Ahead to much of the remainder of our day: across the flat area, down to the col, up the light coloured ridge, around the corner to another peak (hidden), then the undulating ridge of red shale and larch trees from left to right.

Halfway into the descent, with a couple of short hands-on scrambly bits to easily negotiate after this level spot.

Our next highpoint- the "red peak"- comes into view as we round the corner on a traversing line.

Rather than follow the broken ridgeline to the minor bump above, we choose a lower sheep/hiker trail to expedite progress.

Back on the ridge, just below the red peak.

There's that Castle peeking out again!

Dropping off westwards into the late afternoon sun after yet another break, on the red peak above. Part of the ridge route showing at left.

Descent off the red ridge. Are we done yet? No- there's still one short uphill to go the the summit of Whistler Mountain!

Whistler summit panorama, showing much of our route from Table at left to Red Peak at right.

From the shoulder of Whistler- Castle Peak on Windsor Mountain finally reveals its whole self, above the long South Castle River valley.

Clumps of Creeping Beardtongue on the west slopes of Whistler.

Back on trail again for the often steep, continuous descent to our waiting truck. Whistler Mountain was once home to a fire lookout, only evidenced by a crumbling concrete pad, and the road that serviced it- now reclaimed to singletrack width.

Welcome shade and flower glades ease the long, knee testing drop to valley bottom.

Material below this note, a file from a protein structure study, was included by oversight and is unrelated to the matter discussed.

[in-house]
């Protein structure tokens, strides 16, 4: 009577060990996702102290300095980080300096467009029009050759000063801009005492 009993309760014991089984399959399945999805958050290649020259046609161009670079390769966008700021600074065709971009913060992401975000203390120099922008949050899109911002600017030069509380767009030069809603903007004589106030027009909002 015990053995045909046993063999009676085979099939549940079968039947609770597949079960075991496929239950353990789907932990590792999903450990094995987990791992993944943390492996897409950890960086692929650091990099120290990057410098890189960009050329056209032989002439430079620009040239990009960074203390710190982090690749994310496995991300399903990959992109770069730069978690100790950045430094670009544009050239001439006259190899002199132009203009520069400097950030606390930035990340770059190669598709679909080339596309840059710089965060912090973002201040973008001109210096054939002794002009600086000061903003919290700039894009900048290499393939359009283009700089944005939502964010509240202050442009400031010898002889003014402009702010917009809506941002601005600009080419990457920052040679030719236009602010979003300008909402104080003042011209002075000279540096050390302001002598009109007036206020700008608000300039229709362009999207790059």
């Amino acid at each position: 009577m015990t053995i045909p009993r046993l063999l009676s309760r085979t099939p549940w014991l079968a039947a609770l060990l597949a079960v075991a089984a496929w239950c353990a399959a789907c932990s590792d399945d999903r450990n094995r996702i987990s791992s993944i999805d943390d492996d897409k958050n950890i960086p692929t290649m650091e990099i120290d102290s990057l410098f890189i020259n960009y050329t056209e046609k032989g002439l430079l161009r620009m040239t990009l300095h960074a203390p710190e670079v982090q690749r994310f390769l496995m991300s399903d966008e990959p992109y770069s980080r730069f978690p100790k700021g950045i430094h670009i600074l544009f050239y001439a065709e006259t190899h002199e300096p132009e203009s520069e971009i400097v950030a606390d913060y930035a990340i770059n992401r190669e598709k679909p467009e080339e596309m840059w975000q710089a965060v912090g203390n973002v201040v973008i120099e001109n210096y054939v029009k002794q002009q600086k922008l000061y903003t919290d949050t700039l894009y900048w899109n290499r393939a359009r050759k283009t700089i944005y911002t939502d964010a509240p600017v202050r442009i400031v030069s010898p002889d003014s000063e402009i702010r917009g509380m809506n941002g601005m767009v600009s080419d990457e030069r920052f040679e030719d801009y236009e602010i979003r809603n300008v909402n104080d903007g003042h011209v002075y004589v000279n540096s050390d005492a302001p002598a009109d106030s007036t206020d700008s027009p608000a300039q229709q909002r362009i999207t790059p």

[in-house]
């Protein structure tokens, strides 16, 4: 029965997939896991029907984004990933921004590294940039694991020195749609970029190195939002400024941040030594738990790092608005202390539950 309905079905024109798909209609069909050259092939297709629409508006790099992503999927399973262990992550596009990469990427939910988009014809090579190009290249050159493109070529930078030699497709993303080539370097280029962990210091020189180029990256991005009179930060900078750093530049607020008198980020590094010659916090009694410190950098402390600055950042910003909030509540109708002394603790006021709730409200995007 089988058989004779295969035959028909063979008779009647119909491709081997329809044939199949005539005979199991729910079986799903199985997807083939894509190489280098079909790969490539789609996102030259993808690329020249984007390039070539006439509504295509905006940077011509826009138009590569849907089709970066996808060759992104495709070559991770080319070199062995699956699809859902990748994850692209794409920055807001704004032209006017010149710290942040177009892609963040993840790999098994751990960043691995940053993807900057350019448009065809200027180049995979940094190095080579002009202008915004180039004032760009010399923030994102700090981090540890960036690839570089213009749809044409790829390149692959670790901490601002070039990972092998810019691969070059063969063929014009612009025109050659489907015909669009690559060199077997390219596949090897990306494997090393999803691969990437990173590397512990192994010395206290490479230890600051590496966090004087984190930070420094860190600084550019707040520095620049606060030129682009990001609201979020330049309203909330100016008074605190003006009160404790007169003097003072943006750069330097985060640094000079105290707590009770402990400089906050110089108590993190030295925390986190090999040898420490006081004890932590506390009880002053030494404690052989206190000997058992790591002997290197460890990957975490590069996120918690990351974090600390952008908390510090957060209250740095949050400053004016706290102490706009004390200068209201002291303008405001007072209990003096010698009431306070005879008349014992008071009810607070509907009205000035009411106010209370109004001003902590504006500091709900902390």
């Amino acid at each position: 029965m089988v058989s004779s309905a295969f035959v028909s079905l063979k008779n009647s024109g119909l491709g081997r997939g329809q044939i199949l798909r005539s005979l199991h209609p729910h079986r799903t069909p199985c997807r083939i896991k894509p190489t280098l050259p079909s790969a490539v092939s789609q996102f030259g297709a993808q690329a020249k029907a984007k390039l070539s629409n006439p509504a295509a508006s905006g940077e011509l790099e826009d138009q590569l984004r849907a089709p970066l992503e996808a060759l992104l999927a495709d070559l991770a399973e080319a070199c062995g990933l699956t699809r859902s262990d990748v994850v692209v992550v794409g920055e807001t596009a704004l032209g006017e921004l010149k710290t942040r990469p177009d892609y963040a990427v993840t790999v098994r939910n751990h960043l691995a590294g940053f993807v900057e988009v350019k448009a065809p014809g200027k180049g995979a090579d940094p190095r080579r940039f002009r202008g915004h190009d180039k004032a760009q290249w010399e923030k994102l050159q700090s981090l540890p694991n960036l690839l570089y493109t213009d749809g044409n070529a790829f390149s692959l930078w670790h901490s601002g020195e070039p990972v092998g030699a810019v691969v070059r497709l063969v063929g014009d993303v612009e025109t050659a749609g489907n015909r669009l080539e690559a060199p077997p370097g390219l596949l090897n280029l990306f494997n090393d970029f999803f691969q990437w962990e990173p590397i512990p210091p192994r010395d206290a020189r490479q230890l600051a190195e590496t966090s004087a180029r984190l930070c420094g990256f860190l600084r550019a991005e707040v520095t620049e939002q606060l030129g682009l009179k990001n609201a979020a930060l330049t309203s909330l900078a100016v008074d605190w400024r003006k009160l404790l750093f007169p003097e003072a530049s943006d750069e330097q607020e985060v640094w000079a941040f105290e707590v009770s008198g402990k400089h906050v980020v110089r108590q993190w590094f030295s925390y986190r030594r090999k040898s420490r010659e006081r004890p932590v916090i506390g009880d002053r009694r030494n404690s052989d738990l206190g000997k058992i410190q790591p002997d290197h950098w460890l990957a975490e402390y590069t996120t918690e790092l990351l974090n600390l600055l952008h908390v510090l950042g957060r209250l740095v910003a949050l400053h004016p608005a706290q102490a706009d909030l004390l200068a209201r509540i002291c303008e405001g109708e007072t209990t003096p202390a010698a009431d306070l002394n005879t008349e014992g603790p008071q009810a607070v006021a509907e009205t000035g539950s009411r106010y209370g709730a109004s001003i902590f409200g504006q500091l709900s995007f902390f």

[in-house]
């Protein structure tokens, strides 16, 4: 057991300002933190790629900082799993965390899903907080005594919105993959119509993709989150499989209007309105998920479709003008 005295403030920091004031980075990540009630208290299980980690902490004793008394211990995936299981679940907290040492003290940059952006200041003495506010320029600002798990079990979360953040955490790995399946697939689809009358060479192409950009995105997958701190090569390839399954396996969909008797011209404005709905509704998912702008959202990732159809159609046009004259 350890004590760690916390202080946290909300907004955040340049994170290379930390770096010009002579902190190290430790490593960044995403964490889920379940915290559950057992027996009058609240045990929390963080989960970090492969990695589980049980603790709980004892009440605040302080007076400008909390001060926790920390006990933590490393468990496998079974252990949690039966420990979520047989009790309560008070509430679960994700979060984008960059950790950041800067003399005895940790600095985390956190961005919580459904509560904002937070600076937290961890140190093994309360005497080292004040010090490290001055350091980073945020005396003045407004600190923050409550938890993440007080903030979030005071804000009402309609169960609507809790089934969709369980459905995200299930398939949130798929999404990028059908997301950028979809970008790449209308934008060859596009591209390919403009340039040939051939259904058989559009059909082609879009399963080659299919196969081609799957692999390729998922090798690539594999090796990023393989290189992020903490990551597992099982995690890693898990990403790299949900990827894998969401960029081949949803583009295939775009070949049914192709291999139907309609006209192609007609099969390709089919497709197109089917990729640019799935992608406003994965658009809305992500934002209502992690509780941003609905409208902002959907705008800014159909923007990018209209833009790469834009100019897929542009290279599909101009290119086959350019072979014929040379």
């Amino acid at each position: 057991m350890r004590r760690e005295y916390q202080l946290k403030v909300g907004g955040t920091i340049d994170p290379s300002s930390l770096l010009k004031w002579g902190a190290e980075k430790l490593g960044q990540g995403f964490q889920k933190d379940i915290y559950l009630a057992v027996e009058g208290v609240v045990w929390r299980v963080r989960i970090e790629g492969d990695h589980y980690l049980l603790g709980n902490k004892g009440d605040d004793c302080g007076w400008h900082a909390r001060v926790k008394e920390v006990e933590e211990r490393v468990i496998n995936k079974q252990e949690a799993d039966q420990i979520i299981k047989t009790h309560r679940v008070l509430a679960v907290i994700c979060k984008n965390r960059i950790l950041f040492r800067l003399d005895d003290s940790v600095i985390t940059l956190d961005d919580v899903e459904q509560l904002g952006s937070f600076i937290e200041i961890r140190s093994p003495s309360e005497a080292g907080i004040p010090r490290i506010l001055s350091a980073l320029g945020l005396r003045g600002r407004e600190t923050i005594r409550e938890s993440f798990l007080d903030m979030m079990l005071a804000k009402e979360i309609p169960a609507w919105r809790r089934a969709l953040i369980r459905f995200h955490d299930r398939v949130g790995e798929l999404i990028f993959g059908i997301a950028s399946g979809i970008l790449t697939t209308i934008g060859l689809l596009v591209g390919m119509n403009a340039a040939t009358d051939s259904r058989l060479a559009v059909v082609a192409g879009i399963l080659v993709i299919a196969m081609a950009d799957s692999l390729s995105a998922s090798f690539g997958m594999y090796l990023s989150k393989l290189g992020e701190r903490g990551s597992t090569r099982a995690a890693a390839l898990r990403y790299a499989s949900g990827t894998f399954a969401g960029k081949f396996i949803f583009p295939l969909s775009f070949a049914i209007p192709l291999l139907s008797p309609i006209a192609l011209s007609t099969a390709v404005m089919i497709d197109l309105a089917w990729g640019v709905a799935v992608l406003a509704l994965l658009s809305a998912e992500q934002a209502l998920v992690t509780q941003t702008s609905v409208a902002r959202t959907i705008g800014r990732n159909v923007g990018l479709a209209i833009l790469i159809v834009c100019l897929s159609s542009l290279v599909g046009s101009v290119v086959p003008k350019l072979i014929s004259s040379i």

After some discussion with botanist Arnold along the way today, about the distinctions between Aster and Fleabane- I'm still just guessing that these are the latter.

Back at the Beaver Mines Lake campground after the shuttle, in time for a sunset view of the two summits of Table Mountain, and a cooling dip in the lake. Although only about 14 km, with roughly 1300 m of accumulated height gain, this felt like a longer hike on a hot day. Definitely one to repeat!
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Sep 12, 2014
Sick. Thanks for sharing.


Hiker Trash
Jan 4, 2015
This is terrific. I spent a week at a youth camp near Beaver Mines Lake as a kid. It was only the second time I'd been in the Rockies, and was absolutely transfixed by the beauty of the area. Thanks for taking me back down memory lane!


Sep 22, 2016
This is terrific. I spent a week at a youth camp near Beaver Mines Lake as a kid. It was only the second time I'd been in the Rockies, and was absolutely transfixed by the beauty of the area. Thanks for taking me back down memory lane!
The camp is still there. Glad that I could help you re-live what must have been a good time.


Because I am able.
Dec 31, 2017
Love all the purple flowers!
Great share! The red rock...dirt? is so pretty!


Sep 22, 2016
I believe that the red rock is a shale, which is brittle and decomposes easily (but I'm no geologist). It's a common feature of the southern Canadian Rockies-
which includes the Castle, Waterton and Glacier parks.